The x-factor is generally seen as that mysterious ‘thing’ that people, programs, paintings, music, whatever, have that makes them popular, watchable and lifts them above the rest.

So after the first month of official ratings, it seems some how appropriate to realise that there a number of programs on commercial TV that lack the x-factor, starting with, ironically, The X-Factor on Ten.

After its performances Sunday and Monday nights, can Ten do anything to X-Factor to avoid it suffering a fate similar Queer Eye’s local version? Ten argues ‘give it time’ to develop and others in TV agree. But the lack of growth in the X-Factor’s audience and the removal of Queer Eye’s local version from its schedule has seen Ten on the front foot, trying to countering the drop in audience numbers for the network so far this year.

This story from The Australian’s Media Section was a prime example of the ‘spin’ Ten is putting on itself – Ten confident of a ratings win

But like it or not Ten’s 2005 is not going to be as rosy as 2004, despite the presence later this year on the screen of Big Brother and Australian Idol. Ten has paid millions of dollars in fees for The X-Factor rights, plus the production costs, and these have to be earned back some way and amortised against advertising revenues.

The equation is greater for Ten with X-Factor than with the local version of Queer Eye. Ten’s local take of Queer Eye for the Straight Guy was pushed from the schedule last week, off to die in fillerdom on the Network when the real thing (the US version) arrives later this month.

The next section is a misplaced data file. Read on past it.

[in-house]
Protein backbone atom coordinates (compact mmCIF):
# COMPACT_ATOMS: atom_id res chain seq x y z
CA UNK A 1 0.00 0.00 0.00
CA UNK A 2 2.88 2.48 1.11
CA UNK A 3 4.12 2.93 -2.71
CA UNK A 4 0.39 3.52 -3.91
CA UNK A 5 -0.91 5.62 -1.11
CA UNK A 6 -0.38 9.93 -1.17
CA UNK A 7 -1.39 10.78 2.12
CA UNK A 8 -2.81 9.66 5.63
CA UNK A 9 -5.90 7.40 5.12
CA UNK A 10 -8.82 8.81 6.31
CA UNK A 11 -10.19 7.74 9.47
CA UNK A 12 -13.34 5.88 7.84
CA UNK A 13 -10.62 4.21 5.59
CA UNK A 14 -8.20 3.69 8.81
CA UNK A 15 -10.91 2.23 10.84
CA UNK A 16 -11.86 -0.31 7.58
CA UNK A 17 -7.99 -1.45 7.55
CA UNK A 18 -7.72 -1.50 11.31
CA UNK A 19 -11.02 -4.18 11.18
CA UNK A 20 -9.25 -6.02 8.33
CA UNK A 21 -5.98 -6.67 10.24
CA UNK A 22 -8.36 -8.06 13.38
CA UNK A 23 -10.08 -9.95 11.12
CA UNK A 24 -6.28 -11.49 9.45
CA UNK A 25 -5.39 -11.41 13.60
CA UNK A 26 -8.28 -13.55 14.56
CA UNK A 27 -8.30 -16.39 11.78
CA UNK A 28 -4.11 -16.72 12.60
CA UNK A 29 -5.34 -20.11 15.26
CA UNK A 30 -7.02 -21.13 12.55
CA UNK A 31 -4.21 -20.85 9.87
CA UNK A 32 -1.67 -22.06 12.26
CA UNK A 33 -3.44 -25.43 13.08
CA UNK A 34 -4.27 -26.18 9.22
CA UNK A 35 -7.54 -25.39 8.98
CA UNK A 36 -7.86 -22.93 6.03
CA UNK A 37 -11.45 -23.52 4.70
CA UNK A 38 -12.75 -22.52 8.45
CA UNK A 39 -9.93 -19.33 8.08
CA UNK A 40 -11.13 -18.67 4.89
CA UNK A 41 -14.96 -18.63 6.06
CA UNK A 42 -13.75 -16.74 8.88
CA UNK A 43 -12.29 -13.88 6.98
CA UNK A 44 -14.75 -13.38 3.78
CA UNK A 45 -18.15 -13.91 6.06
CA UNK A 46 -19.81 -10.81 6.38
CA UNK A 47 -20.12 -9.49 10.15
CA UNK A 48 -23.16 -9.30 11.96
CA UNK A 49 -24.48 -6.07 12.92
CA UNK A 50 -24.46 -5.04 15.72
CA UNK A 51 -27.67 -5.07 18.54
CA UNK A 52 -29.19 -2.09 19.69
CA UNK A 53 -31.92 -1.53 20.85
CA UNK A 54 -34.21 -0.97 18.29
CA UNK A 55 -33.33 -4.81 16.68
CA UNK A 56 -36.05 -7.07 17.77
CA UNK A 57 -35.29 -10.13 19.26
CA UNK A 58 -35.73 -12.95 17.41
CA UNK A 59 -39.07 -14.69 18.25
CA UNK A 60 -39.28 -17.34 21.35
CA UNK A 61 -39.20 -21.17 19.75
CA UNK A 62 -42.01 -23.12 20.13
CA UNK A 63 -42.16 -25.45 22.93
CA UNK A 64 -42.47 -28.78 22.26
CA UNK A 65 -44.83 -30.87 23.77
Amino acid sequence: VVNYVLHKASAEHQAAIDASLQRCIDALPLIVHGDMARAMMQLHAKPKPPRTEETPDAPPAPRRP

There will be a little more ad revenue to amortise the costs of Queer Eye against, but the outgoing for Ten will be much smaller than with X-Factor. X-Factor is simply too big, too expensive and too prestigious for Ten to pull or re-shape during this first season. Pulling or switching it would probably demand a senior executive casualty and so far no volunteers have been detected. It’s stuck with it and can only wait and hope audiences build as the competitive part of the program gets closer.

But as Ten Programmer David Mott tried to spin in The Australian article, Ten knows it’s third in all people, third in 25 to 54 and in for a very hard fight for the 16 to 39 age group that it didn’t expect a fortnight ago.

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Peter Fray
Peter Fray
Editor-in-chief of Crikey
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